The Peachtree City Council instituted a one-year ban on “pain management clinics” Thursday night, but officials insisted the effort will only stave off unscrupulous operations notorious for attracting junkies, while allowing similar legitimate businesses to remain in place.
In fact, Peachtree City has already seen one such operation but managed to shut it down about six months ago, Police Chief Skip Clark told council. The scheme attracted patients almost exclusively from outside the city, and in some cases even from outside the state of Georgia, Clark said.
In the case of this company, which set up shop in a local shopping center, the patients would be given a prescription that would be filled at another location owned by the same company, and not a pharmacy, Clark said.
The city is hopeful the matter will be addressed by the legislature this year. Clark noted that Georgia, unlike other states, does not have a centralized computer system to determine if a citizen is filling multiple prescriptions at the same time.
This particular clinic, with the exception of a few days, didn’t even have a licensed doctor on the premises, Clark said. Plus, in addition to not honoring any medical insurance plans, such companies typically require payment to be by cash, he added.
At a legitimate clinic for treatment of patients, typically a patient will see a doctor or physician’s assistant and be evaluated, Clark said.
“That’s not what’s happening … people are going in to get their prescription renewed, paying their money and they’re on their way,” Clark said.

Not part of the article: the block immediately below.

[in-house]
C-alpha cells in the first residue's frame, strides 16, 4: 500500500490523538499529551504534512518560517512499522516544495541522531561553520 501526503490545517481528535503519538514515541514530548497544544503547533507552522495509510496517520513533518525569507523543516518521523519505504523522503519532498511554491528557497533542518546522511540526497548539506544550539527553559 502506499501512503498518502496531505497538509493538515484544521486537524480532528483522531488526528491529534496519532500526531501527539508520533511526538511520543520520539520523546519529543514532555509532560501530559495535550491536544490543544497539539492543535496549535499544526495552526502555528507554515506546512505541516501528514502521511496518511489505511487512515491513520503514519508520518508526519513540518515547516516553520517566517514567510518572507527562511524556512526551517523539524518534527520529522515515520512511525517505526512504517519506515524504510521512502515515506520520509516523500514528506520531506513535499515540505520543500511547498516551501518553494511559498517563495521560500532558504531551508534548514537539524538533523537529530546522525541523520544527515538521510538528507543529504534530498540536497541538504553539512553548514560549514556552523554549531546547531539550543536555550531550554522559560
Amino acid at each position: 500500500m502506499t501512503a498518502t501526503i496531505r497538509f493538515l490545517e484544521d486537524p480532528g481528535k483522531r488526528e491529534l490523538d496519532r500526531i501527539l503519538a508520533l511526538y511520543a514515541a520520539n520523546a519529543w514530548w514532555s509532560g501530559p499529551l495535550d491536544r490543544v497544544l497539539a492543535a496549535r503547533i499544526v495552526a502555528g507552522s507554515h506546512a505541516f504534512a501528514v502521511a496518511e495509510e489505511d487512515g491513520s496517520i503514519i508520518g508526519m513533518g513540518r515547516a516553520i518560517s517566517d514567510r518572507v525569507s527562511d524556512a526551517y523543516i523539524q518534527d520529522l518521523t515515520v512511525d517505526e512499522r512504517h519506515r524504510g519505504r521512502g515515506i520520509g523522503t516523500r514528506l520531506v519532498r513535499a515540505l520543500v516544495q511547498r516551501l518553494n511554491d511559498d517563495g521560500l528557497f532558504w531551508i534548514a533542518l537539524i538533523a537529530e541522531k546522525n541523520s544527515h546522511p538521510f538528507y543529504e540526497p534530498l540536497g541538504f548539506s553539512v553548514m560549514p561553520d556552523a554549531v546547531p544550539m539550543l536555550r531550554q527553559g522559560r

The legislation passed by the city does not forbid pain management clinics that are affiliated with a hospital, hospice, or any facility that treats those who are terminally ill or have drug addictions, according to City Attorney Ted Meeker.
Businesses falling outside the bounds of that definition will still be allowed to operate, as long as they do not fill or dispense the pain medication prescriptions either on or off-site.
Councilman Eric Imker said he was wary of legislating against legitimate businesses. Meeker replied that any person who is denied an occupational tax certificate under the law can petition the City Council to lift the moratorium for that one specific business.
In fact, staff most likely will be making the initial determination on whether the moratorium applies to a new business or existing business re-applying for their annual tax certificate.
Meeker explained that he once had back trouble and was seen by a company he thinks was called Pain Consultants of Atlanta.
“My recollection of the services offered in that business, I don’t think they technically would fall per se under what we’re prohibiting tonight,” Meeker said.
Mayor Don Haddix said he “had a very valuable experience with pain doctors” and didn’t want to see legitimate clinics outlawed from operating in the city.
“Those doctors are taking insurance, and not just giving you a prescription and taking your credit card,” Clark said. “They’re actually examining you and keeping medical records.”
The resolution to adopt the moratorium was unanimously approved by council.